joyed even a shorter career than the other Senior lettermen. He made up for
lost time after he did start, however, and proved a very powerful figure in
the back court. It will be hard to find anyone with his speedy ruggedness
ROBERT UEINSTEINH HINES
After graduation last year it was necessary to find two good guards to
fill the places that graduation had left open. Bob Hines, with previous basket-
ball experience, was selected for one of the posts. He did good work in the
back court and was a strong figure on the team because of his fighting quali-
ties. His leaving will be regretted.
X K Forty Eight
1-J"The 1952 Magi-ei-an
Cscu. "Cass" GARELL
"Cese", like Strotman, did not start until after the season was well under
way. Fortunately, unlike Strotman, he does not graduate but is a "high
hope" for next year. He did some very outstanding work, starring in some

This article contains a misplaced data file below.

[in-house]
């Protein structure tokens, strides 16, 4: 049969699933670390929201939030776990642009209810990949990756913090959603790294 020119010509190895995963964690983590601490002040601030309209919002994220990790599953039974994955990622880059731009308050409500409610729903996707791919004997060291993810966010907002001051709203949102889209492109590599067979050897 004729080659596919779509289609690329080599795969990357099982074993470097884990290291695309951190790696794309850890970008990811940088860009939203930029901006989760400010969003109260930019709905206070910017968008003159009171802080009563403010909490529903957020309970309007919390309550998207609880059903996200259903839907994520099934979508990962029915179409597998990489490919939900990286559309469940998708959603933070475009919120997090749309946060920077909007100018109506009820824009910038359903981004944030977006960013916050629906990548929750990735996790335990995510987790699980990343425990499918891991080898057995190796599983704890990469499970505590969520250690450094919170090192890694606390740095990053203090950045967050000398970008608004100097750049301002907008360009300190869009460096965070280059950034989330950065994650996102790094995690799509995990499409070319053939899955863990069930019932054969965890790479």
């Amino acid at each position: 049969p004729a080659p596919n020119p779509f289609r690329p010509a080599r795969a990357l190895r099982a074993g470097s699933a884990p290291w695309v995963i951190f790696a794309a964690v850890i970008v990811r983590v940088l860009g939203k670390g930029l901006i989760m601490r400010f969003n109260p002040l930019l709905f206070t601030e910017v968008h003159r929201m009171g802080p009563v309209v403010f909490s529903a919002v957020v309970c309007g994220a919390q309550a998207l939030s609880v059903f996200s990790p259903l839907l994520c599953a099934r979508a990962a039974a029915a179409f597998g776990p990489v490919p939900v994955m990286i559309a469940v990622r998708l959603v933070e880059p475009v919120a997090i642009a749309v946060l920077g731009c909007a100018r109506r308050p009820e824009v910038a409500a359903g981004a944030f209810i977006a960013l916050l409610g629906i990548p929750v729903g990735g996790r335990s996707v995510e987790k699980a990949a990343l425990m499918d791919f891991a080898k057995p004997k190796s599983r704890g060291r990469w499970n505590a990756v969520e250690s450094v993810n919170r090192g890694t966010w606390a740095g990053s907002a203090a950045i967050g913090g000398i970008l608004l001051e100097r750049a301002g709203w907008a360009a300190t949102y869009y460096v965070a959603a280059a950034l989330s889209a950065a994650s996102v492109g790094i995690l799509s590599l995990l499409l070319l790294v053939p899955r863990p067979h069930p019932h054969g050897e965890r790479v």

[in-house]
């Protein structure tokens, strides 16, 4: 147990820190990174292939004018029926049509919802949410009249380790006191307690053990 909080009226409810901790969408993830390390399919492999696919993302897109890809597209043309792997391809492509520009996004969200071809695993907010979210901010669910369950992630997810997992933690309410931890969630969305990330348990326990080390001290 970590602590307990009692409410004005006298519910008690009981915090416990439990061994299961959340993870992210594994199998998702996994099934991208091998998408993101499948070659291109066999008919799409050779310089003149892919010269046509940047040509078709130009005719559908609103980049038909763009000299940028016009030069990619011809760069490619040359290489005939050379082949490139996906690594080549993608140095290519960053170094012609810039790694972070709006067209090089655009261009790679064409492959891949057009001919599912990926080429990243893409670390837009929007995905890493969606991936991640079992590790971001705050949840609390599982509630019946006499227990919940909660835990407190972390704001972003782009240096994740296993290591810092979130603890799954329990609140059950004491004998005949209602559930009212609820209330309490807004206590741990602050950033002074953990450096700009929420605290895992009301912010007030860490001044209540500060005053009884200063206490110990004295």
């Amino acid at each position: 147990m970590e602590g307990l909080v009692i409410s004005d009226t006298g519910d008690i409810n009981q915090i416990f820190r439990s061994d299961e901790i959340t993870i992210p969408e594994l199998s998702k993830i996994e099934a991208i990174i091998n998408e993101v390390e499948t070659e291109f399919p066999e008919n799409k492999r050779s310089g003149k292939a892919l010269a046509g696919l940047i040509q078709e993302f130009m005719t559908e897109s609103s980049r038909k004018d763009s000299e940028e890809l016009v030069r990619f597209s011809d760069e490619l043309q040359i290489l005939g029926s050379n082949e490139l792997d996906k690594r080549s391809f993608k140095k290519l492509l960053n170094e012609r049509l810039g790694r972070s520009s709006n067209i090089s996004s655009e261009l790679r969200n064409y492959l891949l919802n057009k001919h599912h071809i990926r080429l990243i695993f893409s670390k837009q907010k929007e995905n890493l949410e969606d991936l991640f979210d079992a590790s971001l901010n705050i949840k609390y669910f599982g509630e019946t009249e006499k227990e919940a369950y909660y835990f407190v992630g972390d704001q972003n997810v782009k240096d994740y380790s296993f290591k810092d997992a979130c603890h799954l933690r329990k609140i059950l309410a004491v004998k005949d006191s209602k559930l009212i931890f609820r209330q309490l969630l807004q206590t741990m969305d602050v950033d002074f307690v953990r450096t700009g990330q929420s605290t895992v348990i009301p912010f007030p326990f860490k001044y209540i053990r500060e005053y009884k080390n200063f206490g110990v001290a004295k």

of the games, and he deserves much credit.
ELMER "RED" LARSON
Well known by his tall frame and red hair, "Red" was a marked man.
He played some good games at center during the first of the season but
finally found his real place as a guard, at which position his speed and height
enabled him to do some outstanding work. He is another "high hope" for
CARL "CuLA" BENSON
Although this was Carl's first year, he proved to be an efficient man
at both the guard and forward positions. His policy was to light hard from
beginning to end. He will also be one of the hopes of next year's team.
In addition to this list of lettermen, there are some others who did not
obtain letters but did some good work and deserve to be mentioned. Lester
Iohnson played a good game as a forward in a number of games and also
played a good game at guard on different occasions. He did not make his
letter, which is too bad for this is his last year. Nevertheless, we appreciate
his effort and good work. Bill Malone is also another "comer" who played